45. Gould S., 1987. Petrus Camper's angle …Natural History Magazine. July:12–18.Google Scholar
  46. Greene D.L., 1972. Dental anthropology of early Egypt and Nubia.J. of Hum. Evol. 1:315–324.CrossRefGoogle Scholar
  47. Greene D.L., 198. A critique of methods used to reconstruct racial and population affinity in the Nile Valley.Bull. et Mem. de la Soc. d'Anthr. de Paris XIII(8):357–365.Google Scholar
  48. Haddon A.C., 1912, 1984.The Wanderings of Peoples. Oxford: Oxford Univ. Press; Washington, D.C. Cliveden Press.Google Scholar
  49. Haddon A.C., 1925.The Races of Man. New York: MacMillan.Google Scholar
  50. Harris J. and Weeks K., 1973.X-Raying the Pharaohs. New York: Charles Scribner's Sons.Google Scholar
  51. Hassan F.A., 1988. The predynastic of Egypt.J. World Prehist. 2:135–185.CrossRefGoogle Scholar
  52. Hayes W.C., 1965.Most ancient Egypt. Chicago: Univer. of Chicago Press.Google Scholar
  53. de Heinzelin J., 1962. Ishango.Scientific American 206(6):105–116.CrossRefGoogle Scholar
  54. Henneberg M., Piontek J. and Strzaldo J., 1980. Biometrical analysis of the early Neolithic human mandible from Nabta Playa (Western Desert of Egypt). In Wendorf F. and Schild R. (eds).Preshistory of the Eastern Sahara. New York: Academic Press, pp. 389–392.Google Scholar
  55. Hillson S.W., 1978.Human biological variation in the Nile Valley, in relation to enironmental factors. Unpublished Ph.D. Dissertation, Univer. of London.Google Scholar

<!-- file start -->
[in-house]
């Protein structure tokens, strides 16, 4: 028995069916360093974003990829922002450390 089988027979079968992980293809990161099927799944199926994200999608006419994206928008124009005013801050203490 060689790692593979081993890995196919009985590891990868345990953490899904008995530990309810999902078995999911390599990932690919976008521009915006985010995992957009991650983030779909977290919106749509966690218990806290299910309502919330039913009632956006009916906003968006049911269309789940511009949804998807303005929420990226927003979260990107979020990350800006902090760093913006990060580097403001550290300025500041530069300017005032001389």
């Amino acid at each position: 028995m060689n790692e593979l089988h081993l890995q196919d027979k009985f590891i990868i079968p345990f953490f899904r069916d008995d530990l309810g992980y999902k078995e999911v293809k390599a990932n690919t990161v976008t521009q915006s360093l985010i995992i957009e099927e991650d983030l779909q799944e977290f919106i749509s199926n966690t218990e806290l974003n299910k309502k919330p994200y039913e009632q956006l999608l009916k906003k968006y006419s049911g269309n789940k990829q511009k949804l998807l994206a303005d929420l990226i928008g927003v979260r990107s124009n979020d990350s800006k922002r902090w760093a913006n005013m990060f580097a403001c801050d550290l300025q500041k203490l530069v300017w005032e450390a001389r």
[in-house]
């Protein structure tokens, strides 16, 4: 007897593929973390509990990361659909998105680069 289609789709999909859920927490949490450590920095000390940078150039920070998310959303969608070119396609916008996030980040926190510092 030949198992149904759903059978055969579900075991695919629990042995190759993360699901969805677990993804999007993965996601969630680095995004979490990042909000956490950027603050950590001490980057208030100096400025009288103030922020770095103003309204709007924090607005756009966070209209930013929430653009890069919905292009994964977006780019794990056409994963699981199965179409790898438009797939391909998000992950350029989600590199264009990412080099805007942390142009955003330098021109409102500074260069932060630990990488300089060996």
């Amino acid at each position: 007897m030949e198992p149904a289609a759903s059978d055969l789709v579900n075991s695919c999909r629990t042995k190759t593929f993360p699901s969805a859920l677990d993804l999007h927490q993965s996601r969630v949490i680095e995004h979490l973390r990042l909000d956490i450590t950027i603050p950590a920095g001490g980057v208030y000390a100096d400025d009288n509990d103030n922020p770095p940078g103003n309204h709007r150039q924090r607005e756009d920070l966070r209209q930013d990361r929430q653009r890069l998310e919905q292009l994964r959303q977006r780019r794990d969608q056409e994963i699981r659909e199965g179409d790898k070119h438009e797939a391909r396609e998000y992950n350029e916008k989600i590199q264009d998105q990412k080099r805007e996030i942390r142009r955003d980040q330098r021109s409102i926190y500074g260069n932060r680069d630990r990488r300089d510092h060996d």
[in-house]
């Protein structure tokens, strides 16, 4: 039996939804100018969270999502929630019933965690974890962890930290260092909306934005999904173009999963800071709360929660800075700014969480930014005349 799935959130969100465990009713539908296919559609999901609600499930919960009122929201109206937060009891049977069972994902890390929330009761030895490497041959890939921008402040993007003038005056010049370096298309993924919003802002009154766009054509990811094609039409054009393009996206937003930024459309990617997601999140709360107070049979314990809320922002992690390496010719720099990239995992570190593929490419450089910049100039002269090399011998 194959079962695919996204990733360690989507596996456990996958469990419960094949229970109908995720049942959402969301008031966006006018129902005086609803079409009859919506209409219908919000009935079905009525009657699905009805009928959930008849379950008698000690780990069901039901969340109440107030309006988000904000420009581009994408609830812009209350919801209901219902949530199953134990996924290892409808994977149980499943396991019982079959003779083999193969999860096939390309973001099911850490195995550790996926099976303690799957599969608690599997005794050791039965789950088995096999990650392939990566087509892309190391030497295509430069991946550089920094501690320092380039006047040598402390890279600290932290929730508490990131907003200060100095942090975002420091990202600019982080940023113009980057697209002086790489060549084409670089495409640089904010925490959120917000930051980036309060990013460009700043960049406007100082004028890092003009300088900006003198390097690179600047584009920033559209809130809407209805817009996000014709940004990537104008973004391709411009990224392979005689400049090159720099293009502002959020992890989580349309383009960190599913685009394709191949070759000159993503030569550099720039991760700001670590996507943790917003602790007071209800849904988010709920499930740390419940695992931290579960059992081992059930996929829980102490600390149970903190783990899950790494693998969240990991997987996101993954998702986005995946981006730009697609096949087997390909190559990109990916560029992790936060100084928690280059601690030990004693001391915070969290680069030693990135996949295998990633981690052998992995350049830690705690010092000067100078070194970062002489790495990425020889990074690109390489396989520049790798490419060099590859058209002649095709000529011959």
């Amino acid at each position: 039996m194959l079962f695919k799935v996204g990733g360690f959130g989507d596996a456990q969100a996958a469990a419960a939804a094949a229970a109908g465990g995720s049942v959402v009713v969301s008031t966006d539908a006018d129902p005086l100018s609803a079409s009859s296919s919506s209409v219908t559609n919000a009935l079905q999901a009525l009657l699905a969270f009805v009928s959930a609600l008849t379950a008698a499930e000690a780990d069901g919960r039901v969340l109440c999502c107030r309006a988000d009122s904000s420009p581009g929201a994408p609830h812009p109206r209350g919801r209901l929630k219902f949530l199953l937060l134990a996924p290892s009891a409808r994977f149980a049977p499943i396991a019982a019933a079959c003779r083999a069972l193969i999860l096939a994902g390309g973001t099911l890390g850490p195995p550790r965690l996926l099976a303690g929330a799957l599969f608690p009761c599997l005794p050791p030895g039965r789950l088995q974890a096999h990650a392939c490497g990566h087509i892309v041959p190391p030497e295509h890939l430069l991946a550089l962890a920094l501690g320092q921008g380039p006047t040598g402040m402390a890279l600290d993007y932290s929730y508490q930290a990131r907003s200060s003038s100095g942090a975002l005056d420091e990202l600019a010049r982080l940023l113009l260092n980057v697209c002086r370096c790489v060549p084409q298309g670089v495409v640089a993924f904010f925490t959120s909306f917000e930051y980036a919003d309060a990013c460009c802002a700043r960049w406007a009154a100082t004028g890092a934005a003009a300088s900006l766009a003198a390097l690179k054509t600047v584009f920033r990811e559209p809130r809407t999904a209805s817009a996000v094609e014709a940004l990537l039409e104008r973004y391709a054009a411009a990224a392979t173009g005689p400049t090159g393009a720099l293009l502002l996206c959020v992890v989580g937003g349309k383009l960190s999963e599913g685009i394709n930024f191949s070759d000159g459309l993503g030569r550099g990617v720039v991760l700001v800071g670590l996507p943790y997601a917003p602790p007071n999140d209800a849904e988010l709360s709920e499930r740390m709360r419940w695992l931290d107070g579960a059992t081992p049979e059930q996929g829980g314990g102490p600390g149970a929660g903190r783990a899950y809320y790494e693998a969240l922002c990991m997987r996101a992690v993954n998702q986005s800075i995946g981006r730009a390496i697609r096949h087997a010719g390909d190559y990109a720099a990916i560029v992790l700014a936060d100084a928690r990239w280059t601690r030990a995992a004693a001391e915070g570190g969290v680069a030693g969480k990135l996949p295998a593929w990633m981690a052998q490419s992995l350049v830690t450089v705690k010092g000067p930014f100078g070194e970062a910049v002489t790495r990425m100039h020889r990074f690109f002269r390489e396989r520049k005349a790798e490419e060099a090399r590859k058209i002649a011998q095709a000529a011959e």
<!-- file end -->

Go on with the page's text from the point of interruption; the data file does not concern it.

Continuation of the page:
56. Holmes D.L., 1989. The predynastic lithic industries of Upper Egypt. Cambridge monographs inAfrican Archaeology 33. BAR International Series 469. Parts I and II.Google Scholar
  57. Hooton E.A., 1932.Up from the Ape. Cambridge: Harvard.Google Scholar
  58. Howells W.W., 1973. Cranial variation in man.Papers of the Peabody Museum 67:1–269.Google Scholar
  59. Irish J. and Turner C., 1990. West African dental affinity of late Pleistocene Nubians.Homo 41(1): 42–53.Google Scholar
  60. Junker H., 1921. The first appearance of the Negroes in history.J. Egypt. Arch. 7:121–132.Google Scholar
  61. Karageorghis V., 1988.Blacks in Ancient Cypriot Art. Houston: Menil.Google Scholar
  62. Keita S.O.Y., 1988. An analysis of crania from Tell Duweir using multiple discriminant functions.Am. J. Phys. Anthro. 75:375–390.CrossRefGoogle Scholar
  63. Keita S.O.Y., 1990. Studies of ancient crania from northern Africa.Am. J. Phys. Anthro., 85:35–48.CrossRefGoogle Scholar
  64. Keita S.O.Y., 1992. Further studies of ancient northern African crania …Am. J. Phys. Anthro. In Press.Google Scholar
  65. Krogman W.M., 1937. Cranial types from Alishar Huyuk. In van der Osten H.H. (ed).The Alishar Huyukl Seasons of 1930–32, Part III. Oriental Inst. Publ. 30:213–293.Google Scholar
  66. MacGaffey W., 1966. Conept of race in the historiography of northeast Africa.J. Afr. Hist. 7:1–17.CrossRefGoogle Scholar
  67. MacIver D.R., 1901.The Earliest Inhabitants of Abydos. Oxford: Clarendon.Google Scholar
  68. Morant G., 1925. A study of Egyptian craniology from prehistoric to Roman times.Biometrika 17:1–52.CrossRefGoogle Scholar
  69. Morant G., 1935. A study of predynastic Egyptian skulls of Badari.Biometrika 27:293–309.CrossRefGoogle Scholar
  70. Morant G., 1937. The predynastic Egyptian skulls from Badari and their racial affinities. In Brunton G. (ed),Mostagadda and the Tasian Culture, pp. 63–66. London: Quaritch.Google Scholar
  71. Montet P., 1965.Eternal Egypt. London: Weidenfeld and Nicolson.Google Scholar